Extraordinary grace is in need this year! Since the parking lot is still pretty treacherous, we will have pancakes at 6pm this Saturday, instead of tonight. Please plan to join us then, and bring a friend!
March 5- 7pm Ash Wednesday Service, Sanctuary
March 12- 6:15pm Soup Supper (Social Hall) , 7pm Prayer Service (Sanctuary)
March 19- 6:15pm Soup Supper (Social Hall) , 7pm Prayer Service (Sanctuary)
March 26- 6:15pm Soup Supper (Social Hall) , 7pm Prayer Service (Sanctuary)
April 2- 6:15pm Soup Supper (Social Hall) , 7pm Prayer Service (Sanctuary)
April 9- 6:15pm Soup Supper (Social Hall) , 7pm Prayer Service (Sanctuary)
Join us for Shrove Tuesday Pancake Supper at 6pm on March 4!
Our church will follow the Culpeper County School System for closings tomorrow (Feb. 13, 2014). Thus, if school is cancelled, Yoga and Bible Study will also be cancelled.
Our Church Council Meeting is cancelled for this evening (Feb. 12, 2014).
If you have questions, please check our weather policy. Please be careful in this weather and check on your neighbors!
“For as the rain and the snow come down from heaven, and do not return there until they have watered the earth, making it bring forth and sprout, giving seed to the sower and bread to the eater, so shall my word be that goes out from my mouth; it shall not return to me empty, but it shall accomplish that which I purpose, and succeed in the thing for which I sent it.” Isaiah 55:10-12
Below are opportunities from Spiritual Care Support Ministries…some are held in our building!
Individual Counseling is available on Mondays in Culpeper at St. Luke’s Lutheran Church, 1200 Old Rixeyville Road, Culpeper, VA. All services are free. Learn more at www.scsm.tv or call Chaplain Liz Danielsen at 540/349-5814 for information and appointments. Sponsored by Spiritual Care Support Ministries, 76 W. Shirley Ave., Warrenton, VA.
Sermon for the Second Sunday after Epiphany, Year A
This Epiphany season I’ve been encouraging you to take on a resolution of sorts- to look yourself in the mirror and proclaim God’s word to you, “I am a child of God, and doggone it, God’s going to use me to change the world.” In case you’ve forgotten this week, lets say it together so you get to hear it at least once! “I am a child of God, and doggone it, God’s going to use me to change the world.”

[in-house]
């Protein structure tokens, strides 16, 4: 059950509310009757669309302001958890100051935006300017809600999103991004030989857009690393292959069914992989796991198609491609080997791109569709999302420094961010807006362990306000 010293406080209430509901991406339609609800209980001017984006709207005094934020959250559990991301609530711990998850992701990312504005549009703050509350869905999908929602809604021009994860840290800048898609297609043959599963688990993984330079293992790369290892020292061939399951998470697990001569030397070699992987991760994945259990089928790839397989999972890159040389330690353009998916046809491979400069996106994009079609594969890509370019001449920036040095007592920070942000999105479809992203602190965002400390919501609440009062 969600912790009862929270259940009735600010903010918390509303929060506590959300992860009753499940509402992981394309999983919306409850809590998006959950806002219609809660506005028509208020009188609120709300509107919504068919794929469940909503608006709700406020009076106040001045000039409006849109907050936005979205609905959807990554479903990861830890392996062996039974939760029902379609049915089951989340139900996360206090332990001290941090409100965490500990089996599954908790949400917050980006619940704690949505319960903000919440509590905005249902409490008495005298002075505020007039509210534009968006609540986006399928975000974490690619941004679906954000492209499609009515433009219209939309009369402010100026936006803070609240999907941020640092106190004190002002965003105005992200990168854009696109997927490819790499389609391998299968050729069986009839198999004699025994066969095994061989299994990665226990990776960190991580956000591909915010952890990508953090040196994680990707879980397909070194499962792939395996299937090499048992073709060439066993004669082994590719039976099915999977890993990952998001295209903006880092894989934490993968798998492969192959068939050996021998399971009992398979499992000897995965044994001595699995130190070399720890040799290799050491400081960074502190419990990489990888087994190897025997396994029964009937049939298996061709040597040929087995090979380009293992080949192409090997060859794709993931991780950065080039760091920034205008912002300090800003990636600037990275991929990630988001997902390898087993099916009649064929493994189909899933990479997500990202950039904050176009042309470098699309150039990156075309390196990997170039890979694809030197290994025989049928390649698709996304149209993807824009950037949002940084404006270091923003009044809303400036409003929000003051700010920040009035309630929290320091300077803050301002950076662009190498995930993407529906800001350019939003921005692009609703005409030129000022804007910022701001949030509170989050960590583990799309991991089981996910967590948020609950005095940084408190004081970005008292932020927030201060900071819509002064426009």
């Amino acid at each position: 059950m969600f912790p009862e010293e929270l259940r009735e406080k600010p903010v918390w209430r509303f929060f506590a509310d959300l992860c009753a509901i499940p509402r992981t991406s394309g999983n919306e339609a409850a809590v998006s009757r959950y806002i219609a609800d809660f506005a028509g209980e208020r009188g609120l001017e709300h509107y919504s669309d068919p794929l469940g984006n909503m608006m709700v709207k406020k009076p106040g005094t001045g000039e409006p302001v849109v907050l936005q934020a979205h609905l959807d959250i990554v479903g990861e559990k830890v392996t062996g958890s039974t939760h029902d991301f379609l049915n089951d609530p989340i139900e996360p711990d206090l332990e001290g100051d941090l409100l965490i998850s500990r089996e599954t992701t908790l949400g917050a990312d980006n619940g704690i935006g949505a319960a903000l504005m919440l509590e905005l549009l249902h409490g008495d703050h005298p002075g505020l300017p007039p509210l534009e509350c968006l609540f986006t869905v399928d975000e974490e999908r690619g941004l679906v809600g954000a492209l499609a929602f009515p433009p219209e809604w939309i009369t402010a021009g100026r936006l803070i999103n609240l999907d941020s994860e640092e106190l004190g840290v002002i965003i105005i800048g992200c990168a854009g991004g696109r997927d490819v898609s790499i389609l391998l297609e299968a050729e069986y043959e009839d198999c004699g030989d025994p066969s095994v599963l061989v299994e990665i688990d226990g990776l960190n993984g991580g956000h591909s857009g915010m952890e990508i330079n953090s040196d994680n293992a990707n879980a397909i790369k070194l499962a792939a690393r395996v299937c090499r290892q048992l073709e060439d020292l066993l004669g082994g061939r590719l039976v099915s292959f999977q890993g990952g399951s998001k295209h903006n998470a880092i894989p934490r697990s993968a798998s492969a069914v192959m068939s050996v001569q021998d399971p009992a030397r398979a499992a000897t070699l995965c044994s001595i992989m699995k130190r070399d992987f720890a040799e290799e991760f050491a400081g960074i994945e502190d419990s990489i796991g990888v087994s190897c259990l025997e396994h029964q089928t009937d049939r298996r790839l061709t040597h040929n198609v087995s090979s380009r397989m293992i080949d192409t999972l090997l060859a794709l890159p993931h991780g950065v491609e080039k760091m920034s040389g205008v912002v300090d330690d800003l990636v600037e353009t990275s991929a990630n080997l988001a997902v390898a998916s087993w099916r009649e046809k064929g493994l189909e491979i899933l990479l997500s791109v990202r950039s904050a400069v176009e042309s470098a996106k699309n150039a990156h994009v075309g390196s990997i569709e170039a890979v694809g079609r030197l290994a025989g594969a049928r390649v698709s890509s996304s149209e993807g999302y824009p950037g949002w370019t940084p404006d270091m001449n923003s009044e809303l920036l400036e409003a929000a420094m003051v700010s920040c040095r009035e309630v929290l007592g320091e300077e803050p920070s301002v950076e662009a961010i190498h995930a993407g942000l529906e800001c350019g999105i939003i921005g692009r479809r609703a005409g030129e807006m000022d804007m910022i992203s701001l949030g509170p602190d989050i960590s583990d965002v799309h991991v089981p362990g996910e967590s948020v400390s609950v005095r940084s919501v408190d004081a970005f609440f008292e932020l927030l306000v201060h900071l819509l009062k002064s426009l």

Sermon for Jan. 12, 2014
Did you try it out yet? I know last Sunday was a long time ago, but do you remember my challenge? The challenge was to look yourself in the mirror, and to proclaim, to remind yourself, “I am a child of God, and doggone it, God is going to use me to change the world.”
I encouraged you to do that because of John’s words- “But to all who received him, who believed in his name, he gave the power to become the children of God.”
That is a blessing that reaches through the ages, through all of the faithful generations of the church, right down to you and me. It is not a promise that relies on what we do or don’t do. It’s not a promise that relies on how “strong your faith feels” right now or whether or not you have “come to Jesus”. It is a promise that God makes to you, because you are a claimed and chosen child of God in your baptism. You are named and claimed as God’s child in that moment. So let’s try it again:
First Sunday of Christmas- Year A
Each year, on this Sunday, the first Sunday of Christmas, the texts for the day are chosen from the stories of Jesus’ childhood that we have recorded in the Bible. There aren’t many. We only have a handful of stories before Jesus begins his ministry as an adult. One year we read the story of Anna and Simeon in the temple bringing their blessings to the tiny messiah and those beautiful words, “Now Lord, you let your servant go in peace”. One year we read the story of Jesus reading in the temple while his parents search for him frantically.
And this year, we read Matthew’s version of Jesus’ childhood. This story is called by two names “The Flight into Egypt” and “The Massacre of the Innocents”. The two names reflect the two parallel events- two distinct sides of the story. One side is the safety for the holy family as they flee into refuge in Egypt. The other side is the true and horrid fact that many families did not have the same opportunity to escape the wrath of Herod. Wrath that was caused by hearing that a new king- albeit a very different kind of king, an infant Messiah- was on the scene in Israel.
So they went with haste and found Mary and Joseph, and the child lying in the manger. When they saw this, they made known what had been told them about this child; and all who heard it were amazed at what the shepherds told them. Luke 2: 16-18
I think sometimes we like to picture Christmas as a moment frozen in time. Like our beautiful carved nativity scene that never changes, we imagine the Christmas night to be a perfect, unmoving scene. Jesus as a tiny baby, nestled in the swaddling clothes, tucked into the manger bed, no crying he makes. Mary looks on serenely, Joseph hums a lullaby, all the shepherds bring their praise with their heads quietly bowed. Still. Peaceful. Calm.
Do you know what I mean? Let me give a few examples of “frozen Christmas moments”
Come celebrate the Bright Star of Bethlehem this Christmas Eve!
Join us for Christmas Eve Services at St. Luke Lutheran Church
5pm Family-Friendly Service based around the nativity
8pm Service of Lessons and Carols
Both services will have familiar Christmas carols and candlelight.